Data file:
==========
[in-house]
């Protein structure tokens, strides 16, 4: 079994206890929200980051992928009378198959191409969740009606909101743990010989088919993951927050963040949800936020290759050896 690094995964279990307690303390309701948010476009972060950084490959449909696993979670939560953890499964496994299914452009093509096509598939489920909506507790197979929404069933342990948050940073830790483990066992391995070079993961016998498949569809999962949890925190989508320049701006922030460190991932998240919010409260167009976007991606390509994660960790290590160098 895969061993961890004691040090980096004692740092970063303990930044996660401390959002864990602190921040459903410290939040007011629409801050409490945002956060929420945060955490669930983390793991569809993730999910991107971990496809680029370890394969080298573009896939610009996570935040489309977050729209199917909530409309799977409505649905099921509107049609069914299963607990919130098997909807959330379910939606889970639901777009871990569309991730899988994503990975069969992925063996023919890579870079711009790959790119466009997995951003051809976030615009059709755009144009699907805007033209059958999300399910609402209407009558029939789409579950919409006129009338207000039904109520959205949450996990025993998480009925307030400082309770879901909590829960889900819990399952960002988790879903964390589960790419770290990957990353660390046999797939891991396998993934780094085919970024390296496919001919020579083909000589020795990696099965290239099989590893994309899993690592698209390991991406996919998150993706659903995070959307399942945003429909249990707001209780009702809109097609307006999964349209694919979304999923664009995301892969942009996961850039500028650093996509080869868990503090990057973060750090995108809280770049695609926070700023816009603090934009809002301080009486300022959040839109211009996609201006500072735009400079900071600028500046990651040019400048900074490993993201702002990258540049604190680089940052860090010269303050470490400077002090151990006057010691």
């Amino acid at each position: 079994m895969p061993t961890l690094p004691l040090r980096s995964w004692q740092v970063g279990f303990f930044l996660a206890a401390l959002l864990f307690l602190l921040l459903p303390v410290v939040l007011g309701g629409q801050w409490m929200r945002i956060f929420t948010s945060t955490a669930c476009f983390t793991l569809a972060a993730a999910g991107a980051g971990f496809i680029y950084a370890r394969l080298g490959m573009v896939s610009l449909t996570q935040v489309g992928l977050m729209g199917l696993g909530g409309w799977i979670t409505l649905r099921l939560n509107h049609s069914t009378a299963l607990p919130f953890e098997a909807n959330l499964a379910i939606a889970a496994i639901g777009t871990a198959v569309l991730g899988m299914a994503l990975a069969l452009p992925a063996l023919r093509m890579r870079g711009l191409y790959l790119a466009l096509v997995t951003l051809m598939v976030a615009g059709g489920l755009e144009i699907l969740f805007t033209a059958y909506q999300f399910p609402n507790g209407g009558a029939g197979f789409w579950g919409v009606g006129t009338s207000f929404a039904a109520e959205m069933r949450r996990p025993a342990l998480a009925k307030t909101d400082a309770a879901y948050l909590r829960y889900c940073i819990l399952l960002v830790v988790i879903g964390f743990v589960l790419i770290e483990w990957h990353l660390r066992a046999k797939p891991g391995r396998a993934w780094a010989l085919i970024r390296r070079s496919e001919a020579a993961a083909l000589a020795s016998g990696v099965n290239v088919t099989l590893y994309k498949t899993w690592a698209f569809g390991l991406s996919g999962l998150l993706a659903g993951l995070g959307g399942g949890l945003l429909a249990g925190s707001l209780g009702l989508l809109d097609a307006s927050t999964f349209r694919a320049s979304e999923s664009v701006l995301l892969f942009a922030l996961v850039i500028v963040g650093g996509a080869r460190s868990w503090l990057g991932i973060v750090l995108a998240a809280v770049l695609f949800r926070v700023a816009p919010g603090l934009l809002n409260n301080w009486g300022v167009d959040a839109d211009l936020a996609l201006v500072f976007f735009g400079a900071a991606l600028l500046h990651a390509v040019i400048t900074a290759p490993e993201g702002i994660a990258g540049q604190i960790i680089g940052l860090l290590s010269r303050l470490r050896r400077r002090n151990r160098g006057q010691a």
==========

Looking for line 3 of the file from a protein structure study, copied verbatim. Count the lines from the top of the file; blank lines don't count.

């Amino acid at each position: 079994m895969p061993t961890l690094p004691l040090r980096s995964w004692q740092v970063g279990f303990f930044l996660a206890a401390l959002l864990f307690l602190l921040l459903p303390v410290v939040l007011g309701g629409q801050w409490m929200r945002i956060f929420t948010s945060t955490a669930c476009f983390t793991l569809a972060a993730a999910g991107a980051g971990f496809i680029y950084a370890r394969l080298g490959m573009v896939s610009l449909t996570q935040v489309g992928l977050m729209g199917l696993g909530g409309w799977i979670t409505l649905r099921l939560n509107h049609s069914t009378a299963l607990p919130f953890e098997a909807n959330l499964a379910i939606a889970a496994i639901g777009t871990a198959v569309l991730g899988m299914a994503l990975a069969l452009p992925a063996l023919r093509m890579r870079g711009l191409y790959l790119a466009l096509v997995t951003l051809m598939v976030a615009g059709g489920l755009e144009i699907l969740f805007t033209a059958y909506q999300f399910p609402n507790g209407g009558a029939g197979f789409w579950g919409v009606g006129t009338s207000f929404a039904a109520e959205m069933r949450r996990p025993a342990l998480a009925k307030t909101d400082a309770a879901y948050l909590r829960y889900c940073i819990l399952l960002v830790v988790i879903g964390f743990v589960l790419i770290e483990w990957h990353l660390r066992a046999k797939p891991g391995r396998a993934w780094a010989l085919i970024r390296r070079s496919e001919a020579a993961a083909l000589a020795s016998g990696v099965n290239v088919t099989l590893y994309k498949t899993w690592a698209f569809g390991l991406s996919g999962l998150l993706a659903g993951l995070g959307g399942g949890l945003l429909a249990g925190s707001l209780g009702l989508l809109d097609a307006s927050t999964f349209r694919a320049s979304e999923s664009v701006l995301l892969f942009a922030l996961v850039i500028v963040g650093g996509a080869r460190s868990w503090l990057g991932i973060v750090l995108a998240a809280v770049l695609f949800r926070v700023a816009p919010g603090l934009l809002n409260n301080w009486g300022v167009d959040a839109d211009l936020a996609l201006v500072f976007f735009g400079a900071a991606l600028l500046h990651a390509v040019i400048t900074a290759p490993e993201g702002i994660a990258g540049q604190i960790i680089g940052l860090l290590s010269r303050l470490r050896r400077r002090n151990r160098g006057q010691a």